“The trick is making these interactions in the labs not transactional but more a scientist-to-scientist collaboration where the scientists feel intellectually supported,” said Steve. “Interaction also makes people more productive.”
The collaborations, Monika pointed out, will mean “looking at it from a strategic perspective where you share the benefits but also share the risks going forward”.
New lab concepts are needed to address new realities.
“In the last five years the availability of genetic data has made a big difference,” Bryn suggested. “It’s a revolution of the way we understand disease. There’s lots of discussions in hospitals about how much these data are worth.”
“The quid pro quo isthat the data could be used to push advertising at you,” Steve said. “With the 23andMe collaboration, five million people are on their books, so if we go back to get more history... it’s an opt-in rate which seems to be quite high so things are in fairly good shape.”
“The notion of data ownership is extremely difficult,” said Bryn. “If you’re in China it’s not a problem – the state owns everything. In the UK the NHS owns everything. In the US it’s not so clear. Who owns the data? Check the contract – you may be surprised what you’re signing away.”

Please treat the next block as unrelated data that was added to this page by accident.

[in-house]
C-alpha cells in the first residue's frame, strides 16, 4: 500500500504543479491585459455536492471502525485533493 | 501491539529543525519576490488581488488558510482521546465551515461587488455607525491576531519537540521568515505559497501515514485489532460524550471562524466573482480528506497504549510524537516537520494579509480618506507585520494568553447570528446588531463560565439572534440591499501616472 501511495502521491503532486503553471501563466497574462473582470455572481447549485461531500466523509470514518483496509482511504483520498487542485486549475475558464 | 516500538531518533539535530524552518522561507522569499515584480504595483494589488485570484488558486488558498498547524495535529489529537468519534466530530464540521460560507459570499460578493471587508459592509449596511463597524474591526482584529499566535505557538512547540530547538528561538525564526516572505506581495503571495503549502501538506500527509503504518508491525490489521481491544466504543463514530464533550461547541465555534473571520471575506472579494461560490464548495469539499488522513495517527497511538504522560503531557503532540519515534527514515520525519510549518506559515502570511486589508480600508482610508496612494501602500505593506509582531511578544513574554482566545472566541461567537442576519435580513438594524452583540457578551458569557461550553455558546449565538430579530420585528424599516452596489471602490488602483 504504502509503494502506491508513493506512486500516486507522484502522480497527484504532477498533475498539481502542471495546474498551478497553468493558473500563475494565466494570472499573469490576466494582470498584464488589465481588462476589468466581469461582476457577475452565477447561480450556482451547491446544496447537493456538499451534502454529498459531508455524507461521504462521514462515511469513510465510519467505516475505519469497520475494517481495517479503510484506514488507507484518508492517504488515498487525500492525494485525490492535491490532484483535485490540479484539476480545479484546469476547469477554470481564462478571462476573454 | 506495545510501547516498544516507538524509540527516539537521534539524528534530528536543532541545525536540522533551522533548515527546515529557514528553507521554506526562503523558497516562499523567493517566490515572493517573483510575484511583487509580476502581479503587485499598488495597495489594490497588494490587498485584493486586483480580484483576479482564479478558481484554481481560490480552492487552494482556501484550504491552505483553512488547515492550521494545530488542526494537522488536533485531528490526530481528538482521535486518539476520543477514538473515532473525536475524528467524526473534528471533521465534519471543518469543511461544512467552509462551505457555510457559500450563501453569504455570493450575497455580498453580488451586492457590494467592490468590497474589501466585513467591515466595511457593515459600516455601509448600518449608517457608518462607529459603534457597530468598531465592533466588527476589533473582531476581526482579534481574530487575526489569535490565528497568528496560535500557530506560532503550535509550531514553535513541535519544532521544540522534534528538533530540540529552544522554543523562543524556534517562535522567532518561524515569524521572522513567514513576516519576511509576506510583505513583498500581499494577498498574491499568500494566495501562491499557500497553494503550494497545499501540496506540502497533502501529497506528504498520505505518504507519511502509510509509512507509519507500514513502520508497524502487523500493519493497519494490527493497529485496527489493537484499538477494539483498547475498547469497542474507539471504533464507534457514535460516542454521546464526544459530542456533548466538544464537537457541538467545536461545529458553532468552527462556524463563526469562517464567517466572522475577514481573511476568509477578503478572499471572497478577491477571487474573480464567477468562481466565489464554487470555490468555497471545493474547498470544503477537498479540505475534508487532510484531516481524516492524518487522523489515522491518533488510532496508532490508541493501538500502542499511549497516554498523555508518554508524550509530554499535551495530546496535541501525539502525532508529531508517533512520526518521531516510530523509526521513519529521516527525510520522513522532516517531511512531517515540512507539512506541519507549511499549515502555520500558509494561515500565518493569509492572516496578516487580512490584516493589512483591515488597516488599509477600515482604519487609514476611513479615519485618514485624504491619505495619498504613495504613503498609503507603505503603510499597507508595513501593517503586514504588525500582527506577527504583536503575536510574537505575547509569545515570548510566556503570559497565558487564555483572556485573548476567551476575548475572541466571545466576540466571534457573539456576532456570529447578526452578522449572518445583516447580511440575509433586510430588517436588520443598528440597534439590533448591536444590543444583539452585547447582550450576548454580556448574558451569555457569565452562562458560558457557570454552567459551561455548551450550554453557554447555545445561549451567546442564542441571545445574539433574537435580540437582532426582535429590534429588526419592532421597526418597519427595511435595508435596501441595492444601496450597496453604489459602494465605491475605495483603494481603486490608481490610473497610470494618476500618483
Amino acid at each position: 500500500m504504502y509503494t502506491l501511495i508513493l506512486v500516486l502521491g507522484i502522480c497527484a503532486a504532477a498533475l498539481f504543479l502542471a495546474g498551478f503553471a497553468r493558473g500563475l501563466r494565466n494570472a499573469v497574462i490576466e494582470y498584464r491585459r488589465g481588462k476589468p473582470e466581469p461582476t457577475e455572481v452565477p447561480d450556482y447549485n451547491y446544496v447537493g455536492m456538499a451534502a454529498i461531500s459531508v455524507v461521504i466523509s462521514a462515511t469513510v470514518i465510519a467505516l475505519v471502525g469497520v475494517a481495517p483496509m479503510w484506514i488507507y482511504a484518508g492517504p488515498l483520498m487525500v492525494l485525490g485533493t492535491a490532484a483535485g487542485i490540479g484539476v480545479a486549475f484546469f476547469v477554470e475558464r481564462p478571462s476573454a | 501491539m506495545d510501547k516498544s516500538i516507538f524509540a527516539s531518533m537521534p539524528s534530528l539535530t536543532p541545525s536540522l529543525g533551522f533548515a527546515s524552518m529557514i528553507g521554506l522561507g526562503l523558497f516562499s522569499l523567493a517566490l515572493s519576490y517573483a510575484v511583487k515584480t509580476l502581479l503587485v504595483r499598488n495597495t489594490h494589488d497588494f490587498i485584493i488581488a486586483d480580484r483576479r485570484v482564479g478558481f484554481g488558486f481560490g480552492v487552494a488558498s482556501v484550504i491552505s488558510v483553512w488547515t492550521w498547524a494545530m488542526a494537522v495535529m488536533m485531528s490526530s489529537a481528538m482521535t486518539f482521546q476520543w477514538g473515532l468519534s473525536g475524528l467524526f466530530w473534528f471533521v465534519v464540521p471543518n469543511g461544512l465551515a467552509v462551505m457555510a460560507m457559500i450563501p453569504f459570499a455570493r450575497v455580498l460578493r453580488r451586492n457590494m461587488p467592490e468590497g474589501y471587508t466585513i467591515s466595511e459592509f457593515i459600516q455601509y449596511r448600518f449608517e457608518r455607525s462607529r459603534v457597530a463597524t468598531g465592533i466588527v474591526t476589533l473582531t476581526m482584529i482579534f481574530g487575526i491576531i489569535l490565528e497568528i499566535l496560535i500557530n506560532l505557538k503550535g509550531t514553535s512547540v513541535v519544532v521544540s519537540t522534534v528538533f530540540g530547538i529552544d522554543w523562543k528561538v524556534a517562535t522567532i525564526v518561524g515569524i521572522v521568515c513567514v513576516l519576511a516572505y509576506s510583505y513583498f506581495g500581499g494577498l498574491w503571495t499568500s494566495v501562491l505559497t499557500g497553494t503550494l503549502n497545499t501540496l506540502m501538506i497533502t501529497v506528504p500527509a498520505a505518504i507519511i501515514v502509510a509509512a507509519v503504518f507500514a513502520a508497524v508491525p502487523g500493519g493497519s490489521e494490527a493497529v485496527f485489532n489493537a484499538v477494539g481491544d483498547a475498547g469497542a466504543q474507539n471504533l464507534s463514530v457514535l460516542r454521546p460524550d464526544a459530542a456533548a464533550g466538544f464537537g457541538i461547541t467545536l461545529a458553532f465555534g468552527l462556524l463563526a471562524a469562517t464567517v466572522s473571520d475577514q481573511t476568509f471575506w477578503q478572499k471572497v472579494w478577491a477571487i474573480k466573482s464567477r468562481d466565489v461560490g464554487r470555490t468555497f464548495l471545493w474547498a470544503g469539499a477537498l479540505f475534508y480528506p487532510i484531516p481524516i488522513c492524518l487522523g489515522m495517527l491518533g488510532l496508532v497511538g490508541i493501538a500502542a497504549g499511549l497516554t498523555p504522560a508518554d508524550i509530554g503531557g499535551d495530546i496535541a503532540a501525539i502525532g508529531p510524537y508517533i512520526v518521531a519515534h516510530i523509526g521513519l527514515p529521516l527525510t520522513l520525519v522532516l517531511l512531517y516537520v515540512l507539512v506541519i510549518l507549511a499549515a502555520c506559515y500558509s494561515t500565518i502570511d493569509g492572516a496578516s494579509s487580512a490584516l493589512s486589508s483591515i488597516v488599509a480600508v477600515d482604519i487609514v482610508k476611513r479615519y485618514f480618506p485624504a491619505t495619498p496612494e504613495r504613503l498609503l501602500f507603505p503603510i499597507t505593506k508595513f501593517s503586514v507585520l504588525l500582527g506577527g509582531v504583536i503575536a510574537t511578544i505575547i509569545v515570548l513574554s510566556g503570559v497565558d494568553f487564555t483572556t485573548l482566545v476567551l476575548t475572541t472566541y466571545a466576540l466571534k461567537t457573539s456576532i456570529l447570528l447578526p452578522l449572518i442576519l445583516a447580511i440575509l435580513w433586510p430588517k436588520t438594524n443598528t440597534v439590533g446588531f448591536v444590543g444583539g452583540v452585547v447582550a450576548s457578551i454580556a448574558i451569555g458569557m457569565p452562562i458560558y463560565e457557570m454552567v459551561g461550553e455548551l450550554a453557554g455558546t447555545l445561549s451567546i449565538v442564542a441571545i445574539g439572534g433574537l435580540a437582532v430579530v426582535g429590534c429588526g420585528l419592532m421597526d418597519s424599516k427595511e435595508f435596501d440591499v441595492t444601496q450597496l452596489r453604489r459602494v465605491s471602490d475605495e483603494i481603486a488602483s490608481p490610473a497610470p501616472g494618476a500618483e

“A big part of this is to do with consent,” added Steve. “It’s not about ownership so much, so it’s going to the terms and conditions. With electronics no one really cares, but with medical data people really do care.”
“And it’s not just consent – it’s informed consent,” Bryn added. “That’s extraordinarily difficult to fulfill.”
“I agree about informed consent,”said Monika. “We use the data for research, but if you don’t get the dialogue right you won’t be able to use the data.”
Moving on, the panel looked at the fact that what goes on in a lab is going to change radically.
Bryn suggested: “Maybe the lab of the future, that is the next 30 or 40 years, won’t be an in vivo building, it’ll be a human-in-lab building. At some point we’ll blur the boundary and do no more animal testing as it’s done entirely with humans.”